Apple’s new M1 silicon Macs are here: MacBook Air, 13-inch MacBook Pro and Mac mini promise big performance gains

Apple M1 Macs
(Image credit: Apple)

As expected, Apple has announced a new range of Macs powered by its first silicon chip, which we now know is called the M1. The MacBook Air, 13-inch MacBook Pro and Mac mini have all been upgraded, with each one promising to be significantly more powerful than its predecessor.

When it comes to performance, Apple claims that the M1 can deliver up to 3.5x faster CPU, 6x faster GPU and up to 15x faster machine learning capabilities. What’s more, battery life on the M1-powered laptop models is said to be up to twice as long.

The new MacBook Air contains an 8-core CPU and up to 8-core GPU, and because there’s no fan inside, promises to run in complete silence. There’s a Retina display, and two Thunderbolt ports with USB 4 support. Prices start at $999/£999.

The 13-inch MacBook Pro appears to have similar raw specs, though it does have an ‘active cooling system’. What’s more, it seems that you’re stuck with just two Thunderbolt ports, rather than the four you get on the higher-end Intel-powered 13-inch MacBook Pro. Prices for this one start at $1,299/£1,299.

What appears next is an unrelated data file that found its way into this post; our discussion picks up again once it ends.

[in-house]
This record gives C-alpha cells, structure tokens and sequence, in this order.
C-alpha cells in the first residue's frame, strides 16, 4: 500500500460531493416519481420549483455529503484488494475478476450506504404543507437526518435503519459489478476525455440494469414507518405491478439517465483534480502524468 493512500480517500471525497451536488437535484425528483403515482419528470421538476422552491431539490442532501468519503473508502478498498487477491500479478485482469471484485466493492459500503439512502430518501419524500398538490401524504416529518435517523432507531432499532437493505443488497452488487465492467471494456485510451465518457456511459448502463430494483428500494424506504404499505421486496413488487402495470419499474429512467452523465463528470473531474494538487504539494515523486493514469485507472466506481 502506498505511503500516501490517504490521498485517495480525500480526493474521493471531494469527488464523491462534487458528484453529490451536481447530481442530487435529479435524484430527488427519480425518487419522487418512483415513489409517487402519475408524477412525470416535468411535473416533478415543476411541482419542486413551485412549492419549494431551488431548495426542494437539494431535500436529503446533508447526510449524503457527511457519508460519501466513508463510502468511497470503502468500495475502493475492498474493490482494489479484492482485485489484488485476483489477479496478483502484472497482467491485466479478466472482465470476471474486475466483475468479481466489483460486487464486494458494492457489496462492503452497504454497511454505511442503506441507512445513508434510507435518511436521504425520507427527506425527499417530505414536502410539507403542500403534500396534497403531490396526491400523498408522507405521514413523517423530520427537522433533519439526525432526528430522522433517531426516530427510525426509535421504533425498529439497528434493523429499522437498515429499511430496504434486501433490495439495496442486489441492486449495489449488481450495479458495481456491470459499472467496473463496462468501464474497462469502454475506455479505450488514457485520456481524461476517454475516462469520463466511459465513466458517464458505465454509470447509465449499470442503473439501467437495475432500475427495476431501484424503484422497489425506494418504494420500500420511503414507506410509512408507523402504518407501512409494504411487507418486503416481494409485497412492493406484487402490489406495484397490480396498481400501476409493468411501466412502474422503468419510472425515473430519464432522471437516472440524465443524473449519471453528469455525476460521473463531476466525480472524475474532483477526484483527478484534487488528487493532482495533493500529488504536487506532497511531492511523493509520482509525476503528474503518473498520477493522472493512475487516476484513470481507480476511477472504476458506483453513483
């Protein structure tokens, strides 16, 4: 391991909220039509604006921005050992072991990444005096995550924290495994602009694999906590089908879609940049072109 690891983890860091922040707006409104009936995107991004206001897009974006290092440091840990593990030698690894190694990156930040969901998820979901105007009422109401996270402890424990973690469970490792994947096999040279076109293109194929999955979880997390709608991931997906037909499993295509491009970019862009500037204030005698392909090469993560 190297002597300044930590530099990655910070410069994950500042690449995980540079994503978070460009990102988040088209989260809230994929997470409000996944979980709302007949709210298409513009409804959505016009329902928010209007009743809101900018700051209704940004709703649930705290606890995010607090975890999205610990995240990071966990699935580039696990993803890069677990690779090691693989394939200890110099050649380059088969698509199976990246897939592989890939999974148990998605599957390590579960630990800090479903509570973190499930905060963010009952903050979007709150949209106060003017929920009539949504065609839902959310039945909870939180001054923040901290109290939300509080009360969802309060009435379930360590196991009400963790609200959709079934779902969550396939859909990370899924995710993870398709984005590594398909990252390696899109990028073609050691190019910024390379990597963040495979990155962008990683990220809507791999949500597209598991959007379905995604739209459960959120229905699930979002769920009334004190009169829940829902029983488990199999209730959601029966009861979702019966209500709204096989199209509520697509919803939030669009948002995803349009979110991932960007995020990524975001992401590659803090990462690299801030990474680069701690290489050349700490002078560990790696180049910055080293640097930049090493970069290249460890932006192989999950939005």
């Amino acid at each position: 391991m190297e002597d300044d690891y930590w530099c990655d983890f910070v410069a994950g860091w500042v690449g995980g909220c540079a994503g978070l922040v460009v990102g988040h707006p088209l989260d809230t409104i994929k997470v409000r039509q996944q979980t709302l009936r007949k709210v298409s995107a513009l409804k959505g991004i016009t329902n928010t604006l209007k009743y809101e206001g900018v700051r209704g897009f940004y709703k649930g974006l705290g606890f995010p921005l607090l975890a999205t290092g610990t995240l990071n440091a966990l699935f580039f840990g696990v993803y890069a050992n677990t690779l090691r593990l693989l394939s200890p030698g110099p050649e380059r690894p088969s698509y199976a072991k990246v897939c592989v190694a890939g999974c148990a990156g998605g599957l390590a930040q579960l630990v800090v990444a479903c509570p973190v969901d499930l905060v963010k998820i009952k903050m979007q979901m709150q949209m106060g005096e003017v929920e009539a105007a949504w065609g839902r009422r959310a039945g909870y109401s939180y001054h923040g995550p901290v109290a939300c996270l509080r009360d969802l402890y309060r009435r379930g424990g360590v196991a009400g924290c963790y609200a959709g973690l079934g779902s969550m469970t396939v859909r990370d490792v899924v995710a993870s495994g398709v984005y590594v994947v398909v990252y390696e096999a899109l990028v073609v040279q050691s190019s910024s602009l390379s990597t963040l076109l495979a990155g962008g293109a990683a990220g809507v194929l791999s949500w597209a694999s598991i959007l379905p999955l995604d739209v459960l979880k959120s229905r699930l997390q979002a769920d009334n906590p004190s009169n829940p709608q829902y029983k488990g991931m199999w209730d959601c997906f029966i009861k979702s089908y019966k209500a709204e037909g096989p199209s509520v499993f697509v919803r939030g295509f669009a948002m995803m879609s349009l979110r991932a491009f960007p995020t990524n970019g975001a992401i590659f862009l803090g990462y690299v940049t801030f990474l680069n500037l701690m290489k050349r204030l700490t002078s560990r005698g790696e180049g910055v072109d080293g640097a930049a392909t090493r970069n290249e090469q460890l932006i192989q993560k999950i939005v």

Finally, there’s the Mac mini. Once again, you’re looking at an 8-core CPU/GPU M1 chip here, with Apple claiming that you can use up to three times more real-time plugins in Logic Pro (presumably when compared to the previous model). Again, there are two Thunderbolt/USB 4 ports, plus two USB-1 ports. The Mac mini starts at $699/£699, which is $100/£100 less than the previous quad-core model.

It remains to be seen if the new Macs can live up to Apple’s performance claims in real-world scenarios, but the numbers certainly sound impressive.

There’s also the question of how long it will take DAW and plugin developers to create Universal versions of their products so that they’re M1-compatible, though there is always the option to run legacy software via the Rosetta 2 technology. What’s more, those who buy M1-powered Macs will be able to run iOS apps, too, and Apple has already updated all of its own Mac software.

Find out more on the Apple website. The new M1 Macs are available to order now and will start shipping next week.

Ben Rogerson
Deputy Editor

I’m the Deputy Editor of MusicRadar, having worked on the site since its launch in 2007. I previously spent eight years working on our sister magazine, Computer Music. I’ve been playing the piano, gigging in bands and failing to finish tracks at home for more than 30 years, 24 of which I’ve also spent writing about music and the ever-changing technology used to make it. 

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